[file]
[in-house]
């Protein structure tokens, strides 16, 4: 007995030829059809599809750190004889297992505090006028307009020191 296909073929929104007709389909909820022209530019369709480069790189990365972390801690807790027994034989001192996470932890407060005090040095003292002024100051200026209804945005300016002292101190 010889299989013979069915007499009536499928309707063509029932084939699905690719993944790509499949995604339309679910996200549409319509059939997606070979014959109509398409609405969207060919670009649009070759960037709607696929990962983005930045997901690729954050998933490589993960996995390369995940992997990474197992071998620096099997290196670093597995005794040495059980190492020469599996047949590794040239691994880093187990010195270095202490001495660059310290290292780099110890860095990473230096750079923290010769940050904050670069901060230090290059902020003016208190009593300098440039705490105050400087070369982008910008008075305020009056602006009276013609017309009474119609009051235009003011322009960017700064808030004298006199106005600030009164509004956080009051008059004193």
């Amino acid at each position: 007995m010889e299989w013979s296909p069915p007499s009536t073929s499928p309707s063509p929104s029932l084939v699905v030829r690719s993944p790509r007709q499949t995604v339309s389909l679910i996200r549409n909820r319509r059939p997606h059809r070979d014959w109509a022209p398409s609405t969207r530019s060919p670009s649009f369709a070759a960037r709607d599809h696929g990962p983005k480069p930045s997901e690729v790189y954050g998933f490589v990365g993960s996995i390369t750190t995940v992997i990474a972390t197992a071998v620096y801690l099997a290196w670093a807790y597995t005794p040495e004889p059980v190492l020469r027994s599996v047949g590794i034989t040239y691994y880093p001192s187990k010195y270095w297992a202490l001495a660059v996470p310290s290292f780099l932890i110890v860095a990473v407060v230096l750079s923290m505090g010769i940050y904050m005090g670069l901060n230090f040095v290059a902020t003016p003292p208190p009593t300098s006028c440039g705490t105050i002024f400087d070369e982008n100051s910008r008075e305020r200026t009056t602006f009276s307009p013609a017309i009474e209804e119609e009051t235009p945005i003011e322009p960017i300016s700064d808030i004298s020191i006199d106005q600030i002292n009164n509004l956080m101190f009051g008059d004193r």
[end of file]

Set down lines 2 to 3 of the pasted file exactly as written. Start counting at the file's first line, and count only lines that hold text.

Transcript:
């Protein structure tokens, strides 16, 4: 007995030829059809599809750190004889297992505090006028307009020191 296909073929929104007709389909909820022209530019369709480069790189990365972390801690807790027994034989001192996470932890407060005090040095003292002024100051200026209804945005300016002292101190 010889299989013979069915007499009536499928309707063509029932084939699905690719993944790509499949995604339309679910996200549409319509059939997606070979014959109509398409609405969207060919670009649009070759960037709607696929990962983005930045997901690729954050998933490589993960996995390369995940992997990474197992071998620096099997290196670093597995005794040495059980190492020469599996047949590794040239691994880093187990010195270095202490001495660059310290290292780099110890860095990473230096750079923290010769940050904050670069901060230090290059902020003016208190009593300098440039705490105050400087070369982008910008008075305020009056602006009276013609017309009474119609009051235009003011322009960017700064808030004298006199106005600030009164509004956080009051008059004193």
């Amino acid at each position: 007995m010889e299989w013979s296909p069915p007499s009536t073929s499928p309707s063509p929104s029932l084939v699905v030829r690719s993944p790509r007709q499949t995604v339309s389909l679910i996200r549409n909820r319509r059939p997606h059809r070979d014959w109509a022209p398409s609405t969207r530019s060919p670009s649009f369709a070759a960037r709607d599809h696929g990962p983005k480069p930045s997901e690729v790189y954050g998933f490589v990365g993960s996995i390369t750190t995940v992997i990474a972390t197992a071998v620096y801690l099997a290196w670093a807790y597995t005794p040495e004889p059980v190492l020469r027994s599996v047949g590794i034989t040239y691994y880093p001192s187990k010195y270095w297992a202490l001495a660059v996470p310290s290292f780099l932890i110890v860095a990473v407060v230096l750079s923290m505090g010769i940050y904050m005090g670069l901060n230090f040095v290059a902020t003016p003292p208190p009593t300098s006028c440039g705490t105050i002024f400087d070369e982008n100051s910008r008075e305020r200026t009056t602006f009276s307009p013609a017309i009474e209804e119609e009051t235009p945005i003011e322009p960017i300016s700064d808030i004298s020191i006199d106005q600030i002292n009164n509004l956080m101190f009051g008059d004193r």